Soi Min Part 2

I asked Soi Min where he was stationed, “Mizoram, Bangladesh and Chin State in Northern Burma.”

I asked what he ate, “Bamboo shoots and snails,” he smiled, like a fox, swallowing a mouthful of buttered yam. I asked about rice, “We carried only rice and matches. Sometimes only matches.”

He said that that the Mizoram, clans from Northeast India, supplied (and supply) medicine and beans. Sometimes his unit and other rebel units cultivated gourd and corn in the jungle. During seasonal Spring and Harvest they bought pigs and feasted with villagers. During monsoon they hid in bamboo thickets so thick that nobody bothered them except leaches and mosquitoes.

I told him that I know all about Himalayan leaches! How they stick like the worst kind of booger! Like sticky white rice, only sucking your blood at a magnificent rate, all brown and hard and swollen on the main vein of your thigh.

He said he had to carry netting with him at all times but had got malaria anyways. I told him I’d seen the clouds of mosquitoes but he just laughed at me, this guy!

He did this for three years, while his wife, also a Burmese refugee in India, snuck into Burma to hand out anti-government pamphlets.

This was in Mizoram State, a border-state full of jungles and no-man’s lands, one of the most beautiful places in the world. One of the poorest – and richest.

Burma has always been one of Asia’s richest countries in natural resources.

Rubies, lots. Oil and gas. Teak. Hydropower. Any gemstone or metal imaginable almost.

And the people in Burma, nothing but poverty, brutality and despair for 99% of the population.

The Junta Formerly Known as SLORC (as I like to call them in honor of the artist formerly known as Prince) uses the methods of George Orwell in 1984. Newspeak. Thoughtcrime.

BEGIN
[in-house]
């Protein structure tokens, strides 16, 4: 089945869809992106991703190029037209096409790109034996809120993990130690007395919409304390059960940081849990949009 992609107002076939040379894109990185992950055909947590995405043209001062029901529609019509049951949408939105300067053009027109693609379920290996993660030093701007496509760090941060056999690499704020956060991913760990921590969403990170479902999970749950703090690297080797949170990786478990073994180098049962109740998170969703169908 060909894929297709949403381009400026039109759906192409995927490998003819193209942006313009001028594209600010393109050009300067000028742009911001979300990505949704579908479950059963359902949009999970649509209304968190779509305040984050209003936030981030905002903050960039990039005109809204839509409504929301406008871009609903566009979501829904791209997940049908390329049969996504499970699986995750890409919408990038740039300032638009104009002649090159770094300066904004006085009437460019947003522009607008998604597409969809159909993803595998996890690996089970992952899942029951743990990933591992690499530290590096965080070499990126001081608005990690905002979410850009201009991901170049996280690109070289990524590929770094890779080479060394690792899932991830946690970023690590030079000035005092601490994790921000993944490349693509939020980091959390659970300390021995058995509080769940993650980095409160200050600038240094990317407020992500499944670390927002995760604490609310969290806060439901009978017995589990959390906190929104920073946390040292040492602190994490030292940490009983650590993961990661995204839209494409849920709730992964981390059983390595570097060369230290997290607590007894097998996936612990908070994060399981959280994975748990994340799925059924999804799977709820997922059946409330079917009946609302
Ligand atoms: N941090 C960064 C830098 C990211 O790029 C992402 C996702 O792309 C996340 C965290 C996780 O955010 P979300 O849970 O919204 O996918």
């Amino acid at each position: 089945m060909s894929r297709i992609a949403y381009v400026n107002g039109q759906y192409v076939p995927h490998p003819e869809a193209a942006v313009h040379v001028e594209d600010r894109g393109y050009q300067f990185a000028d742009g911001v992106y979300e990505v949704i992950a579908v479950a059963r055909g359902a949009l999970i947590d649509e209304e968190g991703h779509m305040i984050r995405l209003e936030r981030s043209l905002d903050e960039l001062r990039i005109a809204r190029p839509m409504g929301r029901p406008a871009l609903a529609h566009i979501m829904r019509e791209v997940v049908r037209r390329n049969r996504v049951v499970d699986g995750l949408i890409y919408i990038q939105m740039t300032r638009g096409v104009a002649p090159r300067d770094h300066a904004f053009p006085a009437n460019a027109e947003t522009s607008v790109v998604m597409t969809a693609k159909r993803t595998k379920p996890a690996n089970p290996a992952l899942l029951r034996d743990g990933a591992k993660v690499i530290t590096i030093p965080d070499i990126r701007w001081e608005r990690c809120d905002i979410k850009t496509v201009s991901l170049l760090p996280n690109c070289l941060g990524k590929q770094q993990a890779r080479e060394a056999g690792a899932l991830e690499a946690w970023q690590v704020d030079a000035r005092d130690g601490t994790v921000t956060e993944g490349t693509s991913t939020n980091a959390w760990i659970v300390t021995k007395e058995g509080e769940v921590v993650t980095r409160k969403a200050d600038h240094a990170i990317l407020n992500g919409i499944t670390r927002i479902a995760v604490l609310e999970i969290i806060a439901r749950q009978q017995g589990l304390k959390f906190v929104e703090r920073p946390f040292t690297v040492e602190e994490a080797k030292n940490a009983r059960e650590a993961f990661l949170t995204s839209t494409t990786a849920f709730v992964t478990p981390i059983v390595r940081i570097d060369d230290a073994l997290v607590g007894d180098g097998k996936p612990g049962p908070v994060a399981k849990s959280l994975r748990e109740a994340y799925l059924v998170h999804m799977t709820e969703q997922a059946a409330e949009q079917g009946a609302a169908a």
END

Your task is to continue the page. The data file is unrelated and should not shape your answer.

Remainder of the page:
Newspeak is a clever form of linguistic segregation. Although linguistic segregation exists everywhere around the world and in every culture, the Burmese Junta takes it to it to the extreme.

They use that shifting of words, changing definitions that Orwell wrote about. For example, SLORC or State Law and Order Council. Their actual mission is to break laws and create disorder.

The name SLORC changed after a bit, just as names do in Newspeak. They changed to SPDC, State Peace and Development Council, whose mission it is to be violent and destroy. Eventually this name will change, and then finally there will some man from 1984, beating you to death, until you finally understand his logic. He holds up three fingers and says, “How many?” You answer, “five,” and he tells you that your mind is getting healthier every day.


This is Newspeak, and so we will speak new, today. That sort of thing.

Burma’s junta calls Burma The Union of Myanmar. Would you guess that it’s the same kind of union we have in America? No? No – and yes.

The Union of Burma is actually a bunch of warring clans. Each clan, each village, speaks a different language and has different customs. The communication difficulty creates culture shock and xenophobia, and so not only do the clans fight against one another, but each village hates the next village, each family hates the next family, and so on and so forth as it’s been since before written text, in them thar hills; Himalayan Hatfield and McCoy, Bloods and Crips, Blacks and Whites, so on and so forth.

On a national level the government promotes the kind of xenophobia that would make the folks at Fox News envious – with huge rallies against all outsiders at any level, whom they accuse of being, “democratic,” (which in Burma’s Newspeak, means to be a western colonial power like America or England).

Oh yes, the Burmese know all about Christopher Columbus.

The military leaders in the meantime do not allow any minority languages in the schools (like America’s English Only Laws).

This means each minority is bound to fail in school (like in America) because they only know the language that they spoke at home most of their lives, on some giant hill a three days walk from school. In each village the people have spoken nothing but clan languages for centuries and consider it a point of pride to maintain their identity (like minorities in America).

Language segregation has been used, successfully, by Burma’s rulers for centuries also, so it should be no wonder that George Orwell discovered his muse for three different novels, 1984, Animal Farm, and Burmese Days, in those jungly hill stations that Soi Min kept telling me me about.

To Be Continued…..


2 thoughts on “Soi Min Part 2

  1. Hey Scott,
    I really REALLY like your colorful reporting style. This and part 1 also give an excellent picture of another culture – one of which I have been unaware.
    It is clear, fresh, and pleasant to read.
    I prefer it over your fiction and think this kind of writing really suits you.
    Best, Shirley


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